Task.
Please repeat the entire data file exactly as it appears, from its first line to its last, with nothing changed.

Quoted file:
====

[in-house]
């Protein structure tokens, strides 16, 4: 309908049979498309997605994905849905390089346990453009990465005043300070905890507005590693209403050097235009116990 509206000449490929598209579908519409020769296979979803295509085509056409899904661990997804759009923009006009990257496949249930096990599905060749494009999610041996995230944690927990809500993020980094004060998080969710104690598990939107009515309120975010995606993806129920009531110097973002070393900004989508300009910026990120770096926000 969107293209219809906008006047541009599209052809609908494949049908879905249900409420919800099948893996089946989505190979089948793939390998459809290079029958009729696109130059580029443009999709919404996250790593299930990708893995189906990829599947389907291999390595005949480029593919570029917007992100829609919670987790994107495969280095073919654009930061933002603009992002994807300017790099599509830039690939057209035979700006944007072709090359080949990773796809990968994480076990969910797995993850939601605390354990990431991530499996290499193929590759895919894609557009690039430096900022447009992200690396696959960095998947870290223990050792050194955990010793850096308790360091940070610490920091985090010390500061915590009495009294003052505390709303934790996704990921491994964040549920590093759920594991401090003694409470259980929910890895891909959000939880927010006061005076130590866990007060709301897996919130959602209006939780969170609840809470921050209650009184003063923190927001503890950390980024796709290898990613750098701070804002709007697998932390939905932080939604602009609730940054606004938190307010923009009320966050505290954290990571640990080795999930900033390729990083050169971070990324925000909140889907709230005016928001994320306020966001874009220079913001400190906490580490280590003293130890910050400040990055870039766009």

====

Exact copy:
[in-house]
């Protein structure tokens, strides 16, 4: 309908049979498309997605994905849905390089346990453009990465005043300070905890507005590693209403050097235009116990 509206000449490929598209579908519409020769296979979803295509085509056409899904661990997804759009923009006009990257496949249930096990599905060749494009999610041996995230944690927990809500993020980094004060998080969710104690598990939107009515309120975010995606993806129920009531110097973002070393900004989508300009910026990120770096926000 969107293209219809906008006047541009599209052809609908494949049908879905249900409420919800099948893996089946989505190979089948793939390998459809290079029958009729696109130059580029443009999709919404996250790593299930990708893995189906990829599947389907291999390595005949480029593919570029917007992100829609919670987790994107495969280095073919654009930061933002603009992002994807300017790099599509830039690939057209035979700006944007072709090359080949990773796809990968994480076990969910797995993850939601605390354990990431991530499996290499193929590759895919894609557009690039430096900022447009992200690396696959960095998947870290223990050792050194955990010793850096308790360091940070610490920091985090010390500061915590009495009294003052505390709303934790996704990921491994964040549920590093759920594991401090003694409470259980929910890895891909959000939880927010006061005076130590866990007060709301897996919130959602209006939780969170609840809470921050209650009184003063923190927001503890950390980024796709290898990613750098701070804002709007697998932390939905932080939604602009609730940054606004938190307010923009009320966050505290954290990571640990080795999930900033390729990083050169971070990324925000909140889907709230005016928001994320306020966001874009220079913001400190906490580490280590003293130890910050400040990055870039766009």